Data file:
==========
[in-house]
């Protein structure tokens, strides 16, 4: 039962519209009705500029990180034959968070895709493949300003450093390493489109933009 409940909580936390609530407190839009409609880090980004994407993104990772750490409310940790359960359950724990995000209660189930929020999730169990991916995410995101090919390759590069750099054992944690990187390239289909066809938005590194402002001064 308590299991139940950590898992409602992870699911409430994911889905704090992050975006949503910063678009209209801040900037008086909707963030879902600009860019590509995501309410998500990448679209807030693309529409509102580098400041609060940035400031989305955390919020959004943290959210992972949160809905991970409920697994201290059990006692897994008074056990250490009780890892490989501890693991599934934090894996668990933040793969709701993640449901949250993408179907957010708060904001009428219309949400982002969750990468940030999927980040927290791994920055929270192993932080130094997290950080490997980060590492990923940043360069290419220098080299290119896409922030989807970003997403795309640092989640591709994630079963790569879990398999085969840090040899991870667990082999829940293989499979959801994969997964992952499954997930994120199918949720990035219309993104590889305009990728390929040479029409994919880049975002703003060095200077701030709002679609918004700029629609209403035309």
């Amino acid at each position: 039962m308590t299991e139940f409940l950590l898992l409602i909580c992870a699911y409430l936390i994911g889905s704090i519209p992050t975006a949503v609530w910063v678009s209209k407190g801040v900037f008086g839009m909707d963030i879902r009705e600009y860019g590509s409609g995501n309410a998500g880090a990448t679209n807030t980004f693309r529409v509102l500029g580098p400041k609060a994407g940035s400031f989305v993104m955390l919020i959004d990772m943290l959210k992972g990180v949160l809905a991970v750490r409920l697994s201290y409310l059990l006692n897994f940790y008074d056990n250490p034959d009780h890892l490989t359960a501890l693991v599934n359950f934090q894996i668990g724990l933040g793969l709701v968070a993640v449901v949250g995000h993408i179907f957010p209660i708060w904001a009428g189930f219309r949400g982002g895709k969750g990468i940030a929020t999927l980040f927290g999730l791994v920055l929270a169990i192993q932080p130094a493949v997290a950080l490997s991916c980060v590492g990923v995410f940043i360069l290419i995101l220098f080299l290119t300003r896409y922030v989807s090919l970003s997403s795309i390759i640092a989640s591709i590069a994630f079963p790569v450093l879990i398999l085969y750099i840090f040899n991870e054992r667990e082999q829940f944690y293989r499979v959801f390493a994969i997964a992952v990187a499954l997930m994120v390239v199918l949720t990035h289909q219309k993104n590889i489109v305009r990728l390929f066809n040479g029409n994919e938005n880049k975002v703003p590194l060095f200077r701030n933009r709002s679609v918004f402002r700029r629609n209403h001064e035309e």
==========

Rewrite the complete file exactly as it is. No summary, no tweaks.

[in-house]
């Protein structure tokens, strides 16, 4: 039962519209009705500029990180034959968070895709493949300003450093390493489109933009 409940909580936390609530407190839009409609880090980004994407993104990772750490409310940790359960359950724990995000209660189930929020999730169990991916995410995101090919390759590069750099054992944690990187390239289909066809938005590194402002001064 308590299991139940950590898992409602992870699911409430994911889905704090992050975006949503910063678009209209801040900037008086909707963030879902600009860019590509995501309410998500990448679209807030693309529409509102580098400041609060940035400031989305955390919020959004943290959210992972949160809905991970409920697994201290059990006692897994008074056990250490009780890892490989501890693991599934934090894996668990933040793969709701993640449901949250993408179907957010708060904001009428219309949400982002969750990468940030999927980040927290791994920055929270192993932080130094997290950080490997980060590492990923940043360069290419220098080299290119896409922030989807970003997403795309640092989640591709994630079963790569879990398999085969840090040899991870667990082999829940293989499979959801994969997964992952499954997930994120199918949720990035219309993104590889305009990728390929040479029409994919880049975002703003060095200077701030709002679609918004700029629609209403035309």
């Amino acid at each position: 039962m308590t299991e139940f409940l950590l898992l409602i909580c992870a699911y409430l936390i994911g889905s704090i519209p992050t975006a949503v609530w910063v678009s209209k407190g801040v900037f008086g839009m909707d963030i879902r009705e600009y860019g590509s409609g995501n309410a998500g880090a990448t679209n807030t980004f693309r529409v509102l500029g580098p400041k609060a994407g940035s400031f989305v993104m955390l919020i959004d990772m943290l959210k992972g990180v949160l809905a991970v750490r409920l697994s201290y409310l059990l006692n897994f940790y008074d056990n250490p034959d009780h890892l490989t359960a501890l693991v599934n359950f934090q894996i668990g724990l933040g793969l709701v968070a993640v449901v949250g995000h993408i179907f957010p209660i708060w904001a009428g189930f219309r949400g982002g895709k969750g990468i940030a929020t999927l980040f927290g999730l791994v920055l929270a169990i192993q932080p130094a493949v997290a950080l490997s991916c980060v590492g990923v995410f940043i360069l290419i995101l220098f080299l290119t300003r896409y922030v989807s090919l970003s997403s795309i390759i640092a989640s591709i590069a994630f079963p790569v450093l879990i398999l085969y750099i840090f040899n991870e054992r667990e082999q829940f944690y293989r499979v959801f390493a994969i997964a992952v990187a499954l997930m994120v390239v199918l949720t990035h289909q219309k993104n590889i489109v305009r990728l390929f066809n040479g029409n994919e938005n880049k975002v703003p590194l060095f200077r701030n933009r709002s679609v918004f402002r700029r629609n209403h001064e035309e």